MIT paper says “Databases-in-Virtual Machines offer limited scaling”

MIT stated in a recent research paper that many of the current Database-as-a-Service (DaaS) offerings on the marketplace offer limited scaling, mainly because they rely on virtual machines for server consolidation and lack support to go beyond a single node.

Further, they offer no viable solutions for data privacy or for specifically processing queries over encrypted data.

As a result, they are building and testing a Relational Cloud, or more accurately a highly secure Database-as-a-Service (DaaS) which specifically go beyond existing services such as Amazon RDS and Microsoft SQL Azure in overcoming limitations relating to efficient multi-tenancy, elastic scalability and database privacy.

MIT results were partly obtained from load statistics for about 200 servers from three data centers hosting the production database servers of, Wikipedia, and Second Life, and the load statistics from a cluster of machines providing shared services at MIT CSAIL.

MIT said their Relational cloud would benefit a single organization with many individual databases deployed in a private cloud or as a service offered via a public cloud infrastructure to multiple organizations.

Typically, a DaaS service, allows a developer to outsource all the complexity including hardware and software tuning to the remote web host while still tapping into the relational RDMS model and related SQL feature sets.

In terms of efficient multi-tenacy, MIT stated the typical DB-in-VM approach requires 2x to 3x more machines to consolidate the same workloads and that all things being equal would deliver on average 9x less performance than a rival approach of using a single database server on each machine, which hosts logical databases.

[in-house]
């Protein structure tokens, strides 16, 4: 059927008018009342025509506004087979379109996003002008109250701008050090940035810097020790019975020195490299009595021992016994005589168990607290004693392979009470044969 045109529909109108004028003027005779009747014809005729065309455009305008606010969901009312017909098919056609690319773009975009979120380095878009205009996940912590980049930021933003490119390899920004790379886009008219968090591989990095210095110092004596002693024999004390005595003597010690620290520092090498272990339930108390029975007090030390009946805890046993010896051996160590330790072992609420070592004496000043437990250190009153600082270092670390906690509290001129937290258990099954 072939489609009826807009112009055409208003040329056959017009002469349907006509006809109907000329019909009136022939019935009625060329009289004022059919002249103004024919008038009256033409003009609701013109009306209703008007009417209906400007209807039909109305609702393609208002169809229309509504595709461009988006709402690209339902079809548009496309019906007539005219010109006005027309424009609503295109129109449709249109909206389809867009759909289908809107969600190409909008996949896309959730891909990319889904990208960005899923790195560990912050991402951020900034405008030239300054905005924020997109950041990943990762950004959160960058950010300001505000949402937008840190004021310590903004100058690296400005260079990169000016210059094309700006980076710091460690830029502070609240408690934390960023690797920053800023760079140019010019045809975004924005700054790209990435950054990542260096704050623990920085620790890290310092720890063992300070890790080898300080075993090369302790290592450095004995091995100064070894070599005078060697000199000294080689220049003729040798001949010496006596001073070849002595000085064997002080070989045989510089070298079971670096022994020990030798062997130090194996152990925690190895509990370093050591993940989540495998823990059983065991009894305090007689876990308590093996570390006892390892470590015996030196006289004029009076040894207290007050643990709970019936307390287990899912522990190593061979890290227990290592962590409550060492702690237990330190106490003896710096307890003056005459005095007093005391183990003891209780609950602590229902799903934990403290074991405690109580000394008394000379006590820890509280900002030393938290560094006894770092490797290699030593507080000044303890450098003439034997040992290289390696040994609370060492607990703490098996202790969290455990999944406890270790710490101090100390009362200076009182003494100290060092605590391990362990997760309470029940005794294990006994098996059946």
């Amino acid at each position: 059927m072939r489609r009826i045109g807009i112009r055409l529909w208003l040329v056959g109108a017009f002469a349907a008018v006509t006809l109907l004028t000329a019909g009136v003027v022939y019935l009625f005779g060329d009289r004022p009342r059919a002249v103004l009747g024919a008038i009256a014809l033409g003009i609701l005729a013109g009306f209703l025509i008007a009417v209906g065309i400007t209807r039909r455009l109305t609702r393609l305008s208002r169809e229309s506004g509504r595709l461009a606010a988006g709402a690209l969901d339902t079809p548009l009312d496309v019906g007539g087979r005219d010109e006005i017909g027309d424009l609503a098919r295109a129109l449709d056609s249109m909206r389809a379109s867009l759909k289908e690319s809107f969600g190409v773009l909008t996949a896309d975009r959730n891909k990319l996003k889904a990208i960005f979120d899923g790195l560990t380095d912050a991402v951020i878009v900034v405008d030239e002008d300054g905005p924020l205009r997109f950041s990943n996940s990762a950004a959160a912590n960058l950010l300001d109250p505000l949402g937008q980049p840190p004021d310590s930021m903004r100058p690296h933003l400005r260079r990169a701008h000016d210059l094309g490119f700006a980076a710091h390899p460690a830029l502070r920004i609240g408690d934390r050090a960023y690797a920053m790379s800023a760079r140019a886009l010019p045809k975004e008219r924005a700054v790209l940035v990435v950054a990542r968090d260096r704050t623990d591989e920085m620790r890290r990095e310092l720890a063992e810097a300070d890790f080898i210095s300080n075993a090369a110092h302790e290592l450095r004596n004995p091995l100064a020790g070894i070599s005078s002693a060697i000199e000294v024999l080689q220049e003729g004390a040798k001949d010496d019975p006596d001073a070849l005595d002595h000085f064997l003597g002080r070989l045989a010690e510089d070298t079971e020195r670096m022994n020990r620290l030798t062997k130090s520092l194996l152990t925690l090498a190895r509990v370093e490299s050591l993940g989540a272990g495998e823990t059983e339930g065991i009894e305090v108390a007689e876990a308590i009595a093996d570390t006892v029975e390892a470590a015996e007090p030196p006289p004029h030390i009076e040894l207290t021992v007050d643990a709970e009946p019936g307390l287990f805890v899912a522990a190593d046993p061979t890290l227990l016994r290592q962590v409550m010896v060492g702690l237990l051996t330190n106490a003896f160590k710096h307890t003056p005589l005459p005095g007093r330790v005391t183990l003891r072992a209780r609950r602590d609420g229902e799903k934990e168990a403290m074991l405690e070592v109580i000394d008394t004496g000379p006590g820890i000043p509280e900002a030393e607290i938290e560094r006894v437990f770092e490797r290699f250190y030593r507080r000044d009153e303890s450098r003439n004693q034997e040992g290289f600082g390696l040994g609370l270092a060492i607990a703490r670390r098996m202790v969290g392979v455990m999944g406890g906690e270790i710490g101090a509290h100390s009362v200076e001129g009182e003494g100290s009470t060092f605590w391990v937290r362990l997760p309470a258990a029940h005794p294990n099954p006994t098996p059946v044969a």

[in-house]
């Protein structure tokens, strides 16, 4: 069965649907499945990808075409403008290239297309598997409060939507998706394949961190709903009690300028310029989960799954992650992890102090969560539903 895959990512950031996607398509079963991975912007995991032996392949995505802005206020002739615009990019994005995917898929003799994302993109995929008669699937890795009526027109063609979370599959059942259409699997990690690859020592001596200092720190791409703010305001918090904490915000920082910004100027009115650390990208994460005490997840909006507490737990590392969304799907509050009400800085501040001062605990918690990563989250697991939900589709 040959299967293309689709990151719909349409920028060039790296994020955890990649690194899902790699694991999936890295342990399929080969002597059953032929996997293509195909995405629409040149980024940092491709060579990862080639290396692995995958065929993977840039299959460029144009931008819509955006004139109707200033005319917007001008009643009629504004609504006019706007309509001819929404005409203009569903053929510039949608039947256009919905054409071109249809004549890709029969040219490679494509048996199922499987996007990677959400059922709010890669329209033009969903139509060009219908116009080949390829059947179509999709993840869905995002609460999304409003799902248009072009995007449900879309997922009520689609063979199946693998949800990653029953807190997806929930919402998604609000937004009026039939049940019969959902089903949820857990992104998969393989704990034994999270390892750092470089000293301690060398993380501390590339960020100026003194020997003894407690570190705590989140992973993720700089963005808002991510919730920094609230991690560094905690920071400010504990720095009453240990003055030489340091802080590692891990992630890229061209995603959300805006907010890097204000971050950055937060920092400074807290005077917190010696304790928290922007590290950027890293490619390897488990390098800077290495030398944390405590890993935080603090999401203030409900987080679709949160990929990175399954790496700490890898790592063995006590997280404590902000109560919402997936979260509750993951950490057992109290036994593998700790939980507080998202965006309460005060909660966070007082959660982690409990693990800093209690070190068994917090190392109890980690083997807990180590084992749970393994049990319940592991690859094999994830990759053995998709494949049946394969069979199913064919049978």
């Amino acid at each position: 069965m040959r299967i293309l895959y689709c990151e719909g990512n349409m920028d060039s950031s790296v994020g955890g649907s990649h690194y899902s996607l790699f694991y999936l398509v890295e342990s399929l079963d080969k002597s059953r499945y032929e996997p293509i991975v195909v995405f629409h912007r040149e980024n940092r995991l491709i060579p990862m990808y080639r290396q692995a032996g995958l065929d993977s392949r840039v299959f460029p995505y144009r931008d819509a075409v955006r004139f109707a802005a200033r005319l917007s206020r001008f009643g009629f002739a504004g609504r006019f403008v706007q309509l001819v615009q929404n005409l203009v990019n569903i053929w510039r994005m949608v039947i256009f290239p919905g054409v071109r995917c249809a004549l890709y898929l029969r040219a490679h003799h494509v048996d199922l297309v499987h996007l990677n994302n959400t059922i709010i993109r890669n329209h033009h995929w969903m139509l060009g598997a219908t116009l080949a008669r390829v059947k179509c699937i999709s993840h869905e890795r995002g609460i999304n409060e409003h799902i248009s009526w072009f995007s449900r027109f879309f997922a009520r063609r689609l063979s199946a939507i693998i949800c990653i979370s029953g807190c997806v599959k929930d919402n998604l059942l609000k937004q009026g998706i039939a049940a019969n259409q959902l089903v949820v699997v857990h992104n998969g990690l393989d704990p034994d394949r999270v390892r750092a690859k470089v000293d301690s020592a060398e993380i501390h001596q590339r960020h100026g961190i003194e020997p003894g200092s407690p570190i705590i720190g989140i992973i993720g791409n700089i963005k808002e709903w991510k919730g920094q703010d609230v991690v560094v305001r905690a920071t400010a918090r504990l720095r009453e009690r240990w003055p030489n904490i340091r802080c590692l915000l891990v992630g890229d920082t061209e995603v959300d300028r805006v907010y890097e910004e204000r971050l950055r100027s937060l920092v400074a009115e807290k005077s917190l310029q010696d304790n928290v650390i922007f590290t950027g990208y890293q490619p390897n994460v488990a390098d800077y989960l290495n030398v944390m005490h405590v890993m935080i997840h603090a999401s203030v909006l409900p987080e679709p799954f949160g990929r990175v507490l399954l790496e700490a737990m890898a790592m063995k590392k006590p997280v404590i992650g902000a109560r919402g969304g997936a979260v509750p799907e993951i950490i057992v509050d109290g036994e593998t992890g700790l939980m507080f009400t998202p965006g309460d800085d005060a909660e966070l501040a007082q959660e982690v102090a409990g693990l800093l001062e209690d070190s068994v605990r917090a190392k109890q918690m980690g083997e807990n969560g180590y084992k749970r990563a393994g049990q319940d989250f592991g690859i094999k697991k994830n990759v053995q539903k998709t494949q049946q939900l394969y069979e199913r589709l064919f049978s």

The Relational Cloud periodically determines which databases should be placed on which machines using a non-linear optimization formulation, combined with a cost model that estimates the combined resource utilization of multiple databases running on a machine,” said MIT.

Further, their Relational Cloud includes a lightweight mechanism to perform live migration of databases between machines.

In order to allow elastic scaling over multiple machines MIT will use a workload-aware partitioner and something called ‘graph partitioning’ to map and coordinate workloads across several nodes.

One of the most interesting aspects of their research was finding ways to execute SQL queries over encrypted data, a strategy designed to ensure privacy and raise “trust” in their new system.

What they came up with is something called CryptDB, or adjustable security, which prevents over-curious administrators from seeing user data. There is some hit to performance, between 20-30%, depending on which paper or blog post your read. However, MIT labels this loss as ‘acceptable’.

CryptDB employs different encryption levels for different types of data, based on the types of queries that users run. Queries are evaluated on the encrypted data, and sent back to the client for final decryption; no query processing runs on the client.

MIT confirmed the Relational Cloud includes a transaction coordinator, which supports both MySQL and PostgreSQL back-ends and will sport a JDBC public interface.

MIT intends to release the above as a public cloud once they have completed testing. Related documentation indicates the work above, especially CryptDB, is being supported by Google and the NSF.

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